Thanks to technology, innovation, and deregulation, the American energy sector is thriving. On the one hand we’re constantly inventing ways to do more with less on the consumption side while producing so much new oil and natural gas we’ve become a net exporter rather than importer.
Most people would consider that good. It’s keeping prices comparatively low. The price of a gallon of regular gasoline is just above two dollars (something the naysayers said would never happen again). The natural gas so many of us use to heat our homes is equally cheap, leaving a higher percentage of household disposal income available for food, clothing, and the outrageous insurance premiums forced on so many of us by Obamacare.
Unfortunately, not everyone is on board with the good news. Congressional Democrats are planning to introduce legislation repealing the provision of last December’s tax bill that opened Alaska’s Arctic National Wildlife Refuge (ANWR) to oil exploration. And the so-called environmentalist groups backed by dark money liberal billionaires are doing all they can to stop the Keystone and Atlantic Coast pipelines from moving forward.
Rather than promote our energy independence, these climate alarmists and intellectual luddites want to take America back to the days of gasoline rationing, high electric bills, and energy imports. They’re willing to turn their back on the creation of good jobs at good wages that will support families and communities throughout the nation.
Take the proposed 600-mile long Atlantic Coast Pipeline, which when completed will be used by public utilities in Virginia, North Carolina and West Virginia to supply clean-burning natural gas as the fuel of choice to meet the growing energy needs of consumers and businesses in the region. The project’s on track for completion by the end of next year, which will allow public utilities to meet growing demand for cleaner electricity, residential home heating and power for local businesses. Along the way it’s going to bring lots of jobs to a part of the country that desperately needs them.
So what’s not to like?
To the environmentalist crowd, plenty. They’re still advocating for the “all of the above ground” energy policies of the Obama era. They’re pushing for wind and solar and other so-called renewables that are too expensive to build and operate and can’t produce the power needed to do what the plants that will be supplied by the Atlantic Coast pipeline can do easily. The delays they’ve caused and continue to push for are a smokescreen intend to stop the pipeline from being constructed, just like the phony claims about ancestral were used to hold up for months energy development in the upper Midwest.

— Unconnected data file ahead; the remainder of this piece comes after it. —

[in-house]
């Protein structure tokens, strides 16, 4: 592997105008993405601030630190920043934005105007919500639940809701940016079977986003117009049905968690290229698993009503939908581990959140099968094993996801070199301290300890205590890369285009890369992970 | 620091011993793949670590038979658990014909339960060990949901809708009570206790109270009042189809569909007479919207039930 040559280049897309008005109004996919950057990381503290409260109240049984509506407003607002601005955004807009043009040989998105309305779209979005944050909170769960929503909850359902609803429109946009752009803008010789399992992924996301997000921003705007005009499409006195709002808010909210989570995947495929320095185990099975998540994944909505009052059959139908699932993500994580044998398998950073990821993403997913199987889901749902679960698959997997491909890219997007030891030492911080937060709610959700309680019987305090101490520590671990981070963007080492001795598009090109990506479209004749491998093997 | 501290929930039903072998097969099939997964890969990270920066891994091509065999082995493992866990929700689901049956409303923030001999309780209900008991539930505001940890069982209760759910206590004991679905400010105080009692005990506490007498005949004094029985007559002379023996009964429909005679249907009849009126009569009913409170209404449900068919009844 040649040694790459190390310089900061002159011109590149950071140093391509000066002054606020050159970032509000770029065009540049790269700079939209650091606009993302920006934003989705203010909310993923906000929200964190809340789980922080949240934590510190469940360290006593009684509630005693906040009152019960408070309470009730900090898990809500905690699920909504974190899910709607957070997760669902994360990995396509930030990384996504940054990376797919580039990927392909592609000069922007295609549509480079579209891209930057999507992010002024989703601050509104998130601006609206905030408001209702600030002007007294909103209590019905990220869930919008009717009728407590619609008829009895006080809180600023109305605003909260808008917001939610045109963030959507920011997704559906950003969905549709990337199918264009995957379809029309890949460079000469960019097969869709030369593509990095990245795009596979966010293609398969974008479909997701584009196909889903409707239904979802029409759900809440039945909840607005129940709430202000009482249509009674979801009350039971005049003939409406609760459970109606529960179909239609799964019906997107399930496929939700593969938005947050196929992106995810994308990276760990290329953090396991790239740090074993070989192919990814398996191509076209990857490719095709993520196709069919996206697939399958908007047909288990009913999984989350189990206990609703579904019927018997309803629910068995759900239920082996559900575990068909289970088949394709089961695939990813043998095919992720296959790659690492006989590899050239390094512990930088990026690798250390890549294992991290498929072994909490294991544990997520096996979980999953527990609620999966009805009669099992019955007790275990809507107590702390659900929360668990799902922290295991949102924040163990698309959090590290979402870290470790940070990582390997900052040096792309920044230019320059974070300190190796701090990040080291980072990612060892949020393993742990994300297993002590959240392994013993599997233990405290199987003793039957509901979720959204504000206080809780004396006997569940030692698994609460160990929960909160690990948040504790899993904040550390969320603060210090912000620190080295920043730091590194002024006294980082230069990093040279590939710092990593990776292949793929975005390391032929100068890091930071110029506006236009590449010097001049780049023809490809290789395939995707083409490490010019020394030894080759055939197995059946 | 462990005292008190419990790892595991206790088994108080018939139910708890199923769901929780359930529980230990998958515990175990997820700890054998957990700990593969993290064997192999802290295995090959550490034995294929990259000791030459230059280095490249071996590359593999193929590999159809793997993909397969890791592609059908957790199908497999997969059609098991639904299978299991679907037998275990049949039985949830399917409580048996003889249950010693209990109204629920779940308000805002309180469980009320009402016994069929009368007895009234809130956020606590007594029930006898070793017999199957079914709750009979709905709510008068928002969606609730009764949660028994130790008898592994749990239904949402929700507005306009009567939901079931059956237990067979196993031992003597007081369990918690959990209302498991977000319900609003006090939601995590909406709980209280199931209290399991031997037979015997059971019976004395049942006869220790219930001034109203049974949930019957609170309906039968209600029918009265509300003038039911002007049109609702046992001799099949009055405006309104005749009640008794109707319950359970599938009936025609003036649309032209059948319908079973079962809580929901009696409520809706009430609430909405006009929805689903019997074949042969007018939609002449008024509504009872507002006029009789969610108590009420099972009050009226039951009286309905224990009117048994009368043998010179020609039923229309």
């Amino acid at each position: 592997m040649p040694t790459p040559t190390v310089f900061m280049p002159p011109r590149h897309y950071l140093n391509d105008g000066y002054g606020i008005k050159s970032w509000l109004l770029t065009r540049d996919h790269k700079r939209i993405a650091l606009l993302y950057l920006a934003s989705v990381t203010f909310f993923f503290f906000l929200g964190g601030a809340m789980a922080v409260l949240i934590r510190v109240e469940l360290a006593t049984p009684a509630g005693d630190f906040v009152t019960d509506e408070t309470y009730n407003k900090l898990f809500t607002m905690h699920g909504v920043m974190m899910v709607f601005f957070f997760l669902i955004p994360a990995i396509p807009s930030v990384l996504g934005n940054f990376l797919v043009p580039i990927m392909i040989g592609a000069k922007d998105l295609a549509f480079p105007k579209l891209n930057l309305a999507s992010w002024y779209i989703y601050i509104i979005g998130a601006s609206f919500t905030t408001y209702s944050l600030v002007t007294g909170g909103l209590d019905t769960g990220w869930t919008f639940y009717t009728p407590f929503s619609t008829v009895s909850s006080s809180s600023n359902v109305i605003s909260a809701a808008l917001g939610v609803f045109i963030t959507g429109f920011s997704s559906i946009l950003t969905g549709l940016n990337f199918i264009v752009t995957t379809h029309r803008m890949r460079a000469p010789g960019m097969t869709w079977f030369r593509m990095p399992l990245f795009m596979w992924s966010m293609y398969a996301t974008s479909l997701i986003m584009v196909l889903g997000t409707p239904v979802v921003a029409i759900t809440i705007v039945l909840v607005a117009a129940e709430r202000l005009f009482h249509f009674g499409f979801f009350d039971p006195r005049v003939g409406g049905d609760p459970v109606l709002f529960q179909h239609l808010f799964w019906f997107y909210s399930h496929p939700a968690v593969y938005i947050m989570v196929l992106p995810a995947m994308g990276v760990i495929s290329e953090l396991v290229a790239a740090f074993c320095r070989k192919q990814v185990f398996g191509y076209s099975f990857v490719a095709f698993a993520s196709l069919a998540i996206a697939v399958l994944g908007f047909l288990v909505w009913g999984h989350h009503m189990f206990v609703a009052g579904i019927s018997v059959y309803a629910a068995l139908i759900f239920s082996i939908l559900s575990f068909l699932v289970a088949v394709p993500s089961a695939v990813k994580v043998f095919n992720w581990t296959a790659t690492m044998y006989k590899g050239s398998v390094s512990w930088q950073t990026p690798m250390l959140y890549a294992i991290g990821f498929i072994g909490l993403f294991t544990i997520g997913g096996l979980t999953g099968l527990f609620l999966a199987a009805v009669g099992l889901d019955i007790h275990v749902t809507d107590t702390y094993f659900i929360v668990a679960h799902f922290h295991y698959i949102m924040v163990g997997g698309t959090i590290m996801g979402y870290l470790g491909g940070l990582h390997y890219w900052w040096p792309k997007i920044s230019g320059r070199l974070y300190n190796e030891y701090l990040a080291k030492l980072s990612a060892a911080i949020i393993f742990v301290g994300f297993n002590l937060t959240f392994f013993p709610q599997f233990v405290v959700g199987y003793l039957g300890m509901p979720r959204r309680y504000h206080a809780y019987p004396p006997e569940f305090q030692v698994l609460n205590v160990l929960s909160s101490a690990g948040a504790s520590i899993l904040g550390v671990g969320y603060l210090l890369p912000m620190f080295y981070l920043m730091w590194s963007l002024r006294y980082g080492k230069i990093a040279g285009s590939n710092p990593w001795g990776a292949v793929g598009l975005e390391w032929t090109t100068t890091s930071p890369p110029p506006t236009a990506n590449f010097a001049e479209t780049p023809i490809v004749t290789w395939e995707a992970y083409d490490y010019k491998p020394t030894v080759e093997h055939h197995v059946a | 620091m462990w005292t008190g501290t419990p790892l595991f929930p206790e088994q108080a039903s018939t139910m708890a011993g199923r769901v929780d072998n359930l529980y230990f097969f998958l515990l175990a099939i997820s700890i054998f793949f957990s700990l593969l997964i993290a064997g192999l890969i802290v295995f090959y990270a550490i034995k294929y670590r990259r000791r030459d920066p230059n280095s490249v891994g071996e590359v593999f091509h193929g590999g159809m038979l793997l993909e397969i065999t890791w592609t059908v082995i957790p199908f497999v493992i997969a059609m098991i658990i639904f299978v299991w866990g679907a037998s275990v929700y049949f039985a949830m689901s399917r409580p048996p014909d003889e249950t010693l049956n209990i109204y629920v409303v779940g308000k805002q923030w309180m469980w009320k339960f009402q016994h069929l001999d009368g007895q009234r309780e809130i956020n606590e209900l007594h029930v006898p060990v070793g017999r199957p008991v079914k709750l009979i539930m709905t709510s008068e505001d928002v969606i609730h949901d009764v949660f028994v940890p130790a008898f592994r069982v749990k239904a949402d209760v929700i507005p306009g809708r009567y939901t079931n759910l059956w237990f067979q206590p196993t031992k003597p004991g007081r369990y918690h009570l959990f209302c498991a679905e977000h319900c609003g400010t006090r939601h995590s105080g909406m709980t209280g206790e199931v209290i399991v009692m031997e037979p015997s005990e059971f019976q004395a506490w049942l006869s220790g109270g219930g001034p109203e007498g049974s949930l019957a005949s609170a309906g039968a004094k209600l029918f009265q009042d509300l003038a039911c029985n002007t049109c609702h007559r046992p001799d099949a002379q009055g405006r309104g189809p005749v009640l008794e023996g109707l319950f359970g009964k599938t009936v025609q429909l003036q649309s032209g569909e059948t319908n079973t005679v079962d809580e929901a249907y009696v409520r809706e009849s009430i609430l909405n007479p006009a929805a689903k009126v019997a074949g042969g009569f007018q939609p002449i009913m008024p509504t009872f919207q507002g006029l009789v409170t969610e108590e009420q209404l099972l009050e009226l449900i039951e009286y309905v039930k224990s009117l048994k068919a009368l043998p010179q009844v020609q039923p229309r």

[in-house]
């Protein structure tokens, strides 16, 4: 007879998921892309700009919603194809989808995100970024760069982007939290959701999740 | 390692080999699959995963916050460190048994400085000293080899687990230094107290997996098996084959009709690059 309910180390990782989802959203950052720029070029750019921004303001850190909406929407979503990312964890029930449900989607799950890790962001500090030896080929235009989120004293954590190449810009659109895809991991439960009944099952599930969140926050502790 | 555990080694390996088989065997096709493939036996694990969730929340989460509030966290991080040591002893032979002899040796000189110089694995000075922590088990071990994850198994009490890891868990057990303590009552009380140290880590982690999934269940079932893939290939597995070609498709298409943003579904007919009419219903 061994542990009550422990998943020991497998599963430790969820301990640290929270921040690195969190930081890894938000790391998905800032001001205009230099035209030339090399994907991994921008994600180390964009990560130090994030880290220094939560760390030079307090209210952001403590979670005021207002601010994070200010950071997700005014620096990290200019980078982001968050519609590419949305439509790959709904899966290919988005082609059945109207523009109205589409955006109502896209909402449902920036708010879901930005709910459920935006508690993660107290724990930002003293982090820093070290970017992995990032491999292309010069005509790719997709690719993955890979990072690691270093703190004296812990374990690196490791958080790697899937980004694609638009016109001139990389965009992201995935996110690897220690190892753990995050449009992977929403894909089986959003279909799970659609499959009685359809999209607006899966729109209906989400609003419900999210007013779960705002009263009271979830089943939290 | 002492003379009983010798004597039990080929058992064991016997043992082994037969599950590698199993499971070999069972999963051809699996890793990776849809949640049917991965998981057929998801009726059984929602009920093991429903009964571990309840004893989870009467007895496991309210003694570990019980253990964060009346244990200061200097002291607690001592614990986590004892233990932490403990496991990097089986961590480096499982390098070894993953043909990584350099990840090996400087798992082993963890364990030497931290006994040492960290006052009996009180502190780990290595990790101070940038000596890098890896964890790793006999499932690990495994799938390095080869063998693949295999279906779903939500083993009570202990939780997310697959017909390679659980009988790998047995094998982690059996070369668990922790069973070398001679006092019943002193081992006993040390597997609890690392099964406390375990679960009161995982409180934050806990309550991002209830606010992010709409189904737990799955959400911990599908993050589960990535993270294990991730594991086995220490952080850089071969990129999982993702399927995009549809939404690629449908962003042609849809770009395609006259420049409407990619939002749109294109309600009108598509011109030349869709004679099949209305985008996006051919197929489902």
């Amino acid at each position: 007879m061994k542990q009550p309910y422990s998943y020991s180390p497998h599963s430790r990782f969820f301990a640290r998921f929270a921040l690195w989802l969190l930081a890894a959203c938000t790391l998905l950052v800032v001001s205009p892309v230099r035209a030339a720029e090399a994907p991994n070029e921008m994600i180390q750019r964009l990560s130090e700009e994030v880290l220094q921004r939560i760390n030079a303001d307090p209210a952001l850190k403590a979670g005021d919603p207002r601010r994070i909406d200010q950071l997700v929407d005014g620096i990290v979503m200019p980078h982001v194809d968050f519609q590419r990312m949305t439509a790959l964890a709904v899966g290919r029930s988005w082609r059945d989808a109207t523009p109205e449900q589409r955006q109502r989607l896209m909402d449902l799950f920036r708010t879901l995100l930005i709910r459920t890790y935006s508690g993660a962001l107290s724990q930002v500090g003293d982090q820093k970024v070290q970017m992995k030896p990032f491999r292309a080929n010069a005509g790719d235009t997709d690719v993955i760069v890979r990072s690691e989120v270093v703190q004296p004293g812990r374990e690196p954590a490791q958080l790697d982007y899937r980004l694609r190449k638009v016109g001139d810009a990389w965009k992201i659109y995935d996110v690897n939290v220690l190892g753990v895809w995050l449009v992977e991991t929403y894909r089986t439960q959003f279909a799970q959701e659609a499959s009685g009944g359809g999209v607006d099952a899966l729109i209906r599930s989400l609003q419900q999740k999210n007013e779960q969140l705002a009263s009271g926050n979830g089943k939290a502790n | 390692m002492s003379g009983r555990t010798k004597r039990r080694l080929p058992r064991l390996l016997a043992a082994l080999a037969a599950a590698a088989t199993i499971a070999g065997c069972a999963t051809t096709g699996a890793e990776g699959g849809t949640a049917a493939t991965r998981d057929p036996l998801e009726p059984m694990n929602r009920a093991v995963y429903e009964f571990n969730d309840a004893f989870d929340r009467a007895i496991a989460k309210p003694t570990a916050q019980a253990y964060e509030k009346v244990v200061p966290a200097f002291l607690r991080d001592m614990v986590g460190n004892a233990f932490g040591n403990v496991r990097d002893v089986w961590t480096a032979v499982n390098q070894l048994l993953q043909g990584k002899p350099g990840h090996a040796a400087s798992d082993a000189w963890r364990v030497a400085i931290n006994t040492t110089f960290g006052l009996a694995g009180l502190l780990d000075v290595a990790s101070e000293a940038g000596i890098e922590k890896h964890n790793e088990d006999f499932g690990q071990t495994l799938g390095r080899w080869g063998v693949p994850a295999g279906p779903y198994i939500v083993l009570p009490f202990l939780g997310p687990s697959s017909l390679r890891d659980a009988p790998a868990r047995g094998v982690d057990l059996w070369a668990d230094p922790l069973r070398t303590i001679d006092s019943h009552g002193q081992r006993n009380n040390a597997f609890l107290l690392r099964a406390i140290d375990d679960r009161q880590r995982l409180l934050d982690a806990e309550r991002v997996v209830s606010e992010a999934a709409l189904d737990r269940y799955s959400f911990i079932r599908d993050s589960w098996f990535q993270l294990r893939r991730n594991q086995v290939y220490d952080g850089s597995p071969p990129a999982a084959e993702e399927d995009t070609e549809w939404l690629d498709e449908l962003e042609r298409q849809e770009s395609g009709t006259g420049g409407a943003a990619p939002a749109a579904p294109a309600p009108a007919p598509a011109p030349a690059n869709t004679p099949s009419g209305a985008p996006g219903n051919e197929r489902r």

The development of new energy infrastructure is key to America’s energy independence. Adding new pipelines will be like going from 3G to 4G on the Internet: it will enable us to do more. As investor advisor Ross Gerber recently noted in Forbes, the infrastructure we now have “simply cannot support the current level output in terms of transporting, distributing and storing more oil and natural gas, and as such, it must be upgraded.”
Gerber, it should be said, is an advocate for community-based renewables are part of the mix but he’s no luddite. He gets the need—as should we all—for U.S. energy independence as transformational, not just economically but also as a matter of U.S. national security. Too much of the energy we still import comes from dangerously unstable regions of the globe. The more we produce here at home the less we must worry about the need to appease dictators and to avoid offending the enemies of our allies.
The construction of the Atlantic Coast Pipeline will lead to the creation of over 17,000 new jobs, and that’s without applying the multiplier effect in area communities for years to come. By some estimates it will lead to more than $2.7 billion in economic activity during construction and the capacity to generate $28 million annually in property tax revenue for local governments along the route, plus millions of dollars in savings for consumers and businesses on energy costs once in operation. Everybody wins.